A Discussion on Trademark & Copyright Infringement cases in Hong Kong


A discussion on trademark and copyright infringement CASES in Hong Kong

Cases of Infringement on Burberry, Polo Ralph Lauren and Swarovski

Cases of Intellectual property (IP) infringements of international famous brands have been reported and tracked down by the Hong Kong Customs and Excise Department in the past few years, and the infringers were convicted and sentenced to jail. “Swan” is the most recently reported case. This case, still in investigation, concerns a retailer claiming a low-cost artificial crystal as “Diamond Level Austrian Crystal” in an attempt to defraud customers. The “Swan” brand operated seven branches within the mode of short-term lease bargaining sales and the shops were located in the main tourist spots areas of Hong Kong. The shops charged HKD2,000 for  synthesized crystals whose real cost was  only  HKD20.

A local press media (Ming Pao) reporter called the shop for details of the crystal and the staff informed them that the product they sold was same as the product sold by Swarovski - a famous jewelry brand. However, Swarovski claimed that Swan has no any relationship with them.  It is believed that the Swan staff’s misrepresentation breaches the “Trade Descriptions Ordinance”. Furthermore, it was found that there are some similarities between the interior design of shops, package design and jewelry style of Swan and Swarovski. Swan is therefore suspected to have misled customers by infringing the IP of Swarovski. The Customs and Excise Department of Hong Kong is investigating Swan with regard to the “Trade Descriptions Ordinance”.

The same infringer was also involved in another IP infringement cases. The affected brand was “Polo Ralph Lauren”. The infringer was also found to own 3 shops with names and logos similar to the famous Polo Ralph Lauren. Two of these shops are called “Polo Santa Roberta” and the remaining one is called “Beverly Hills Polo Club”. A reporter also made a call to Beverly Hills Polo Club to enquire about its relationship with Polo Ralph Lauren and the staff claimed that they were selling “another series” from the authentic Polo brand.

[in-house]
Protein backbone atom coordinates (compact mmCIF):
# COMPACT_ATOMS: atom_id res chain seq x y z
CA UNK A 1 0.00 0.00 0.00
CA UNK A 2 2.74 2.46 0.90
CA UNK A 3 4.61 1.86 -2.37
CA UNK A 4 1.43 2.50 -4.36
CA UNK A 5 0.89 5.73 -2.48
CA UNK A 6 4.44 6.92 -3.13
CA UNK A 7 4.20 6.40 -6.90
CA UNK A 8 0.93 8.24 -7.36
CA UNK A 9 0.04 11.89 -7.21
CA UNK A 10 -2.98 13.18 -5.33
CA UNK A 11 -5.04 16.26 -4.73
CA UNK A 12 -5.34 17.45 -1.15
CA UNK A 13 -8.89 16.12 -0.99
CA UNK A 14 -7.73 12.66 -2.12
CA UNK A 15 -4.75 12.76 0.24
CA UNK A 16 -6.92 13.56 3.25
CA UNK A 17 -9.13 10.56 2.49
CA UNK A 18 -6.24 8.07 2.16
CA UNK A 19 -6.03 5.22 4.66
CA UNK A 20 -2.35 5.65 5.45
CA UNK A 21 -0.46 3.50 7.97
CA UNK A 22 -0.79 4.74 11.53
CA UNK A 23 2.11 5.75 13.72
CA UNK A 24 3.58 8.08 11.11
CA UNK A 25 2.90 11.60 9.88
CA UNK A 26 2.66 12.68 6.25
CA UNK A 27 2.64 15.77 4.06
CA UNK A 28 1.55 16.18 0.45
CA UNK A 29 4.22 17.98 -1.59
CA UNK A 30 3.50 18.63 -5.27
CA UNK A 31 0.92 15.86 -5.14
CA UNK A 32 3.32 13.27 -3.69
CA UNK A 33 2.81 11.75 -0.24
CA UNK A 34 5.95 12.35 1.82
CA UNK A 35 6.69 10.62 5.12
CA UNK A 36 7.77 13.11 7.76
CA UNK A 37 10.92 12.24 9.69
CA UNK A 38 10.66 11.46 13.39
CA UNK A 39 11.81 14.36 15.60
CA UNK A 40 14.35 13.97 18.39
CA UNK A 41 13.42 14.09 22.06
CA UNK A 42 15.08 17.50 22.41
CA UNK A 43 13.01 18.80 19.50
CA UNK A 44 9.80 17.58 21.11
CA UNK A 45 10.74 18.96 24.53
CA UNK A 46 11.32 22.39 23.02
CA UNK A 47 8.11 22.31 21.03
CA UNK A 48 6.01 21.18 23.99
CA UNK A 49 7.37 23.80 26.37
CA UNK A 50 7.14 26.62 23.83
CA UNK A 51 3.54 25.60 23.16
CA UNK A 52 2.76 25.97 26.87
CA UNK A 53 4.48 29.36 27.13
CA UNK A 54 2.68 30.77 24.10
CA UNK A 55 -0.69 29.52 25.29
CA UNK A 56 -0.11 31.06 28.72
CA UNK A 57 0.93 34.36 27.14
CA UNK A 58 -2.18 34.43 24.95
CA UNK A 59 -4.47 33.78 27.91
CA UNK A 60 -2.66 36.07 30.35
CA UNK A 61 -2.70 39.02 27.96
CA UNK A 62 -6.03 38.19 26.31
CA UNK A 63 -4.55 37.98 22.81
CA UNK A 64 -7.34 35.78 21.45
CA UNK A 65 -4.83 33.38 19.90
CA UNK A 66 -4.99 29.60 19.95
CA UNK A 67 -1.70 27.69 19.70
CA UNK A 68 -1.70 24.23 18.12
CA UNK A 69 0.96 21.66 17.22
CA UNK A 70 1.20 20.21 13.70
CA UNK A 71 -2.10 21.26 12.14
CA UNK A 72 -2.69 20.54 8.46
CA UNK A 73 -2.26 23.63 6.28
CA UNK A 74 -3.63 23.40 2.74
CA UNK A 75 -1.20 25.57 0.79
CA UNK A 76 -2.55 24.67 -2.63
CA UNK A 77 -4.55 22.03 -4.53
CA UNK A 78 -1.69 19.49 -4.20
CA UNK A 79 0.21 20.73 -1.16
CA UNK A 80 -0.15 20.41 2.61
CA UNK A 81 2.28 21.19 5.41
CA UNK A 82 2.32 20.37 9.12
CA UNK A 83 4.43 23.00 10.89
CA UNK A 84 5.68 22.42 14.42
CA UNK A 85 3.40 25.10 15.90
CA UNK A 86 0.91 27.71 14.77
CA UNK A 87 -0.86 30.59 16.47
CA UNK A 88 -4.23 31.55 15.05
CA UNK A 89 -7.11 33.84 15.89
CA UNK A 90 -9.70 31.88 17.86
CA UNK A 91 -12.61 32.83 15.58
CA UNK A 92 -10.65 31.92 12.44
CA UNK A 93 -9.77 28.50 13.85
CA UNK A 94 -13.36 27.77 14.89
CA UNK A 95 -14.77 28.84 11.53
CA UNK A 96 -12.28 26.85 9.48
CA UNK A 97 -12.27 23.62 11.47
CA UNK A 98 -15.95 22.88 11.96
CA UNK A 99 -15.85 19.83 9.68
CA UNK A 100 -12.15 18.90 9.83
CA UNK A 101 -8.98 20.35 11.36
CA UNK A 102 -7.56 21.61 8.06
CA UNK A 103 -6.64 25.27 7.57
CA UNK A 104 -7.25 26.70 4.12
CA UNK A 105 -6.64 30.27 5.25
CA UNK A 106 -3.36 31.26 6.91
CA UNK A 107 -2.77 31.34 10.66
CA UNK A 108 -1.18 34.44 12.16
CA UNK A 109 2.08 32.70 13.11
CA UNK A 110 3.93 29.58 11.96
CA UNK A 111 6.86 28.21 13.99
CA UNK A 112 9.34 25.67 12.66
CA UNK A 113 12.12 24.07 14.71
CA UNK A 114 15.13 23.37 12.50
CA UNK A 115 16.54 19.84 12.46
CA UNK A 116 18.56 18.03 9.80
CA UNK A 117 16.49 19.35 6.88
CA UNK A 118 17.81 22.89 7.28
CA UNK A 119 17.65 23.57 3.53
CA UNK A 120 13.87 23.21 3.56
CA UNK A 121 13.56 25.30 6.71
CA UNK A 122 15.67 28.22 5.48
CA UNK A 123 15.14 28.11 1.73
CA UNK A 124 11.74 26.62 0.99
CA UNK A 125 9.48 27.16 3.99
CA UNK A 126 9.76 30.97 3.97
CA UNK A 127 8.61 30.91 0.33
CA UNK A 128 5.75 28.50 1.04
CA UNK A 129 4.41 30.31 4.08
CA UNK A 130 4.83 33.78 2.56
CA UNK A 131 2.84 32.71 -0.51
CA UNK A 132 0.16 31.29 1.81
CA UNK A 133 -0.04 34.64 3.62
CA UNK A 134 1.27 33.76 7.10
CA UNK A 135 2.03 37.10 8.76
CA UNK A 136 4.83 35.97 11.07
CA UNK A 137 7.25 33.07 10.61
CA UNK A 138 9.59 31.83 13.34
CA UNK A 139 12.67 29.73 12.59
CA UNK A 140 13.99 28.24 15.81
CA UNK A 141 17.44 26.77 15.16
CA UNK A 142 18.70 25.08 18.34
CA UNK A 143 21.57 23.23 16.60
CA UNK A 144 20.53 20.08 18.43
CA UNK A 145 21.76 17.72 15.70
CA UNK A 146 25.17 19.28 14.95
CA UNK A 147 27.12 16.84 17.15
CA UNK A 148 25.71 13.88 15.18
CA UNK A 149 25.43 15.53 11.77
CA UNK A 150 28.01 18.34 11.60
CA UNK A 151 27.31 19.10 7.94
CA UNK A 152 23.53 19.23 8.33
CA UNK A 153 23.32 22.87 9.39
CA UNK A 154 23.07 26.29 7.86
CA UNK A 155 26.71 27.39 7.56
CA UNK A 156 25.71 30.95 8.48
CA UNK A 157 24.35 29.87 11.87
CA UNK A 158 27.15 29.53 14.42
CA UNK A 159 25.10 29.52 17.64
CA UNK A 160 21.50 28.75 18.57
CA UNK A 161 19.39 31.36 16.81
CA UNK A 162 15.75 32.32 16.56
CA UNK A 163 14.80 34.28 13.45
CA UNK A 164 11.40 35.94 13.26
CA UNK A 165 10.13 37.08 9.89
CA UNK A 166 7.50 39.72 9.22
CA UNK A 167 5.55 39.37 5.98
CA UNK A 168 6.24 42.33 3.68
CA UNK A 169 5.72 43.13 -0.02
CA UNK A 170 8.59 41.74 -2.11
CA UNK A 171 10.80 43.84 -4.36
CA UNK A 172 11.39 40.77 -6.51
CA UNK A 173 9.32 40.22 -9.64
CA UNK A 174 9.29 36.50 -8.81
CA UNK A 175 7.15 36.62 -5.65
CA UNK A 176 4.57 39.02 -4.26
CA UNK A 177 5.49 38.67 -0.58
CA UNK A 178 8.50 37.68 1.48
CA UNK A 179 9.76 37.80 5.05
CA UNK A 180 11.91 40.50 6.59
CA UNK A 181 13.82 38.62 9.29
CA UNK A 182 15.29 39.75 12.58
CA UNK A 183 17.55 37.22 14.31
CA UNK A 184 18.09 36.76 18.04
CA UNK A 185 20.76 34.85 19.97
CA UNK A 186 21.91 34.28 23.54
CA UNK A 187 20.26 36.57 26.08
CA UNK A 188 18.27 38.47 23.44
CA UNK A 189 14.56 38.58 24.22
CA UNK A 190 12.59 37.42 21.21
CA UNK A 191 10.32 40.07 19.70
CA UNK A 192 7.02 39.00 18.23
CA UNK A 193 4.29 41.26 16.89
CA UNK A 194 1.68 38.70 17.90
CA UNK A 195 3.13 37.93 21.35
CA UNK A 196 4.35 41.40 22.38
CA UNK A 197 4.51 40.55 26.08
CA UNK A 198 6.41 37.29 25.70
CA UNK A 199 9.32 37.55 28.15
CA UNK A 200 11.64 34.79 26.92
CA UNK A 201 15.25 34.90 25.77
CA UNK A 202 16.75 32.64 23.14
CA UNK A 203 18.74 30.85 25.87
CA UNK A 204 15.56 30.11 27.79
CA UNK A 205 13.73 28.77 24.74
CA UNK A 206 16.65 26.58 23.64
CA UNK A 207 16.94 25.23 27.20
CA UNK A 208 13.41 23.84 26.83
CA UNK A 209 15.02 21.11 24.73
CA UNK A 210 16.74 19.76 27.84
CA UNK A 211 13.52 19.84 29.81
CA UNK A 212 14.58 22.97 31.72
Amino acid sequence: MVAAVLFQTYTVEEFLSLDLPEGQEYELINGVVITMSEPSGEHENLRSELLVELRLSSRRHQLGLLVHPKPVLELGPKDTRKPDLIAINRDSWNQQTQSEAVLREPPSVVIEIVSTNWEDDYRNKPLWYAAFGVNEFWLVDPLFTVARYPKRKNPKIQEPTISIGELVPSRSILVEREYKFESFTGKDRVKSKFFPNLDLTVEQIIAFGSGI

Indeed, the brand Polo Santa Roberta was sued by another famous brand, Burberry, for infringing its handbag pattern design in 2009. The former owner of Polo Santa Roberta was charged with 28 items of managing counterfeit product and was sentenced to 8 month imprisonment. Figure 1 shows the products of Burberry and Santa Polo Santa Roberta in 2010. The checked patterns of two bags look very alike. However, the price of an authentic Burberry was HKD5,200 while the price of Polo Santa Roberta was HKD1,680. This checked pattern design (trademarked) was registered by Burberry. Therefore, even if other retailers use the same or similar pattern without copying the name of Burberry, this act is still actionable for IP infringement. Nevertheless, Polo Santa Roberta is still operating with a new owner and logo design in 2013.

Figure 1: Comparison of Burberry and Polo Santa Roberta Product
Source: Ming Pao Daily
How is Intellectual Property Protected in Hong Kong?

The Customs and Excise Department is the only official department (“The Department” hereafter) in charge of investigation and imposing criminal sanctions against trademark and copyright infringements in Hong Kong. The Department takes action on the basis of three sets of ordinances.

1. The Copyright Ordinance, Chapter 528
2. The Trade Descriptions Ordinance, Chapter 362
3. The Prevention of Copyright Piracy Ordinance, Chapter 544

The Department adopts enforcement on both the supply and retail level to work against pirated and counterfeits goods. Therefore, the Department intended to block infringement activities in the areas of import, export, manufacturing, wholesale, distribution and retail.
Aside from enforcement by the Department, intellectual property owners are also partly responsible for the protection of their own IP. The first step to protect IP in Hong Kong is to make a registration of trademarks or prove the subsistence of copyright alleged to have been infringed as advised by the Department. Then, IP owners of copyright or trademarks should report to the Department with the information shown in figure 2.
Figure 2: Information needed for reporting copyright infringing and trademark counterfeiting activities
Copyright infringement and trade descriptions related problems are the two major IP infringements in Hong Kong. However, thanks to the authority’s strict enforcement of the law, IP infringement is not a rampant problem in Hong Kong. This is also the main reason for a large number of Chinese Mainlanders travelling to Hong Kong to purchase luxury items even though the relevant brands operate retail stores in China. According to the Customs and Excise Department, the numbers of case of the two aforementioned problems have dropped drastically since 2010 as illustrated on figure 3 and figure 4.
Figure 3: Enforcement result of copyright cases of the Customs and Excise Department
Figure 4: Enforcement result of trade descriptions cases of the Customs and Excise Department
IP Owners Still Need to be Cautious in Protecting Their Rights